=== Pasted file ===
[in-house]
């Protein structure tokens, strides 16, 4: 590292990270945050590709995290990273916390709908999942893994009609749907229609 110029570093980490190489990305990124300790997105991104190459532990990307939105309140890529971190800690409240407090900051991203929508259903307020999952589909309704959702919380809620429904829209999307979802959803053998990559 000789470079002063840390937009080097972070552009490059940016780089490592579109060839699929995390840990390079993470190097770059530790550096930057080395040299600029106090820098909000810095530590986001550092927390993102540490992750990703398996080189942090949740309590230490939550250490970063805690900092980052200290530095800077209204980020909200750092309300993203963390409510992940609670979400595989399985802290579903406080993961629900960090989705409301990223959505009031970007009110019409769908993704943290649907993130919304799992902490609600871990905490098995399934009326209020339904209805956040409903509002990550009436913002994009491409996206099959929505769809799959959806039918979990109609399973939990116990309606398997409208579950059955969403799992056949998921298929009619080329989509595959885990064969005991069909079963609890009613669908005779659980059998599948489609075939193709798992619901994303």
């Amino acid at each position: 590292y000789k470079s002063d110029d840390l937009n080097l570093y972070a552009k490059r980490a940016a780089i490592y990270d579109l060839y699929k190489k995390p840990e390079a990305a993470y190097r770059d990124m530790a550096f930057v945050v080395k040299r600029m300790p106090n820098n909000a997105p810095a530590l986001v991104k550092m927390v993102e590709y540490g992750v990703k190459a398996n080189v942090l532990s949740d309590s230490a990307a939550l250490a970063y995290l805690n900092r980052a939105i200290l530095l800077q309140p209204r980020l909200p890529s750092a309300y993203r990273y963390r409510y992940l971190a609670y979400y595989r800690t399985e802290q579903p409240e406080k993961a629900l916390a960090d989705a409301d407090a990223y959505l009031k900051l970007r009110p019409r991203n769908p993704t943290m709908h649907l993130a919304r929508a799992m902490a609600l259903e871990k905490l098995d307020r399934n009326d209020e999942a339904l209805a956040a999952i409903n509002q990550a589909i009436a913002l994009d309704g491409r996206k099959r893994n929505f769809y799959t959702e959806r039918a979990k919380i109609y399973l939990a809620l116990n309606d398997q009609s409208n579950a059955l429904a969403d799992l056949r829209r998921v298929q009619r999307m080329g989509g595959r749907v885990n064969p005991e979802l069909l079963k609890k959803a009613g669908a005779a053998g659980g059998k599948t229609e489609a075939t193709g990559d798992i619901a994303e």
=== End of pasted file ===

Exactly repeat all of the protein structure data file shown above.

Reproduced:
[in-house]
């Protein structure tokens, strides 16, 4: 590292990270945050590709995290990273916390709908999942893994009609749907229609 110029570093980490190489990305990124300790997105991104190459532990990307939105309140890529971190800690409240407090900051991203929508259903307020999952589909309704959702919380809620429904829209999307979802959803053998990559 000789470079002063840390937009080097972070552009490059940016780089490592579109060839699929995390840990390079993470190097770059530790550096930057080395040299600029106090820098909000810095530590986001550092927390993102540490992750990703398996080189942090949740309590230490939550250490970063805690900092980052200290530095800077209204980020909200750092309300993203963390409510992940609670979400595989399985802290579903406080993961629900960090989705409301990223959505009031970007009110019409769908993704943290649907993130919304799992902490609600871990905490098995399934009326209020339904209805956040409903509002990550009436913002994009491409996206099959929505769809799959959806039918979990109609399973939990116990309606398997409208579950059955969403799992056949998921298929009619080329989509595959885990064969005991069909079963609890009613669908005779659980059998599948489609075939193709798992619901994303």
């Amino acid at each position: 590292y000789k470079s002063d110029d840390l937009n080097l570093y972070a552009k490059r980490a940016a780089i490592y990270d579109l060839y699929k190489k995390p840990e390079a990305a993470y190097r770059d990124m530790a550096f930057v945050v080395k040299r600029m300790p106090n820098n909000a997105p810095a530590l986001v991104k550092m927390v993102e590709y540490g992750v990703k190459a398996n080189v942090l532990s949740d309590s230490a990307a939550l250490a970063y995290l805690n900092r980052a939105i200290l530095l800077q309140p209204r980020l909200p890529s750092a309300y993203r990273y963390r409510y992940l971190a609670y979400y595989r800690t399985e802290q579903p409240e406080k993961a629900l916390a960090d989705a409301d407090a990223y959505l009031k900051l970007r009110p019409r991203n769908p993704t943290m709908h649907l993130a919304r929508a799992m902490a609600l259903e871990k905490l098995d307020r399934n009326d209020e999942a339904l209805a956040a999952i409903n509002q990550a589909i009436a913002l994009d309704g491409r996206k099959r893994n929505f769809y799959t959702e959806r039918a979990k919380i109609y399973l939990a809620l116990n309606d398997q009609s409208n579950a059955l429904a969403d799992l056949r829209r998921v298929q009619r999307m080329g989509g595959r749907v885990n064969p005991e979802l069909l079963k609890k959803a009613g669908a005779a053998g659980g059998k599948t229609e489609a075939t193709g990559d798992i619901a994303e």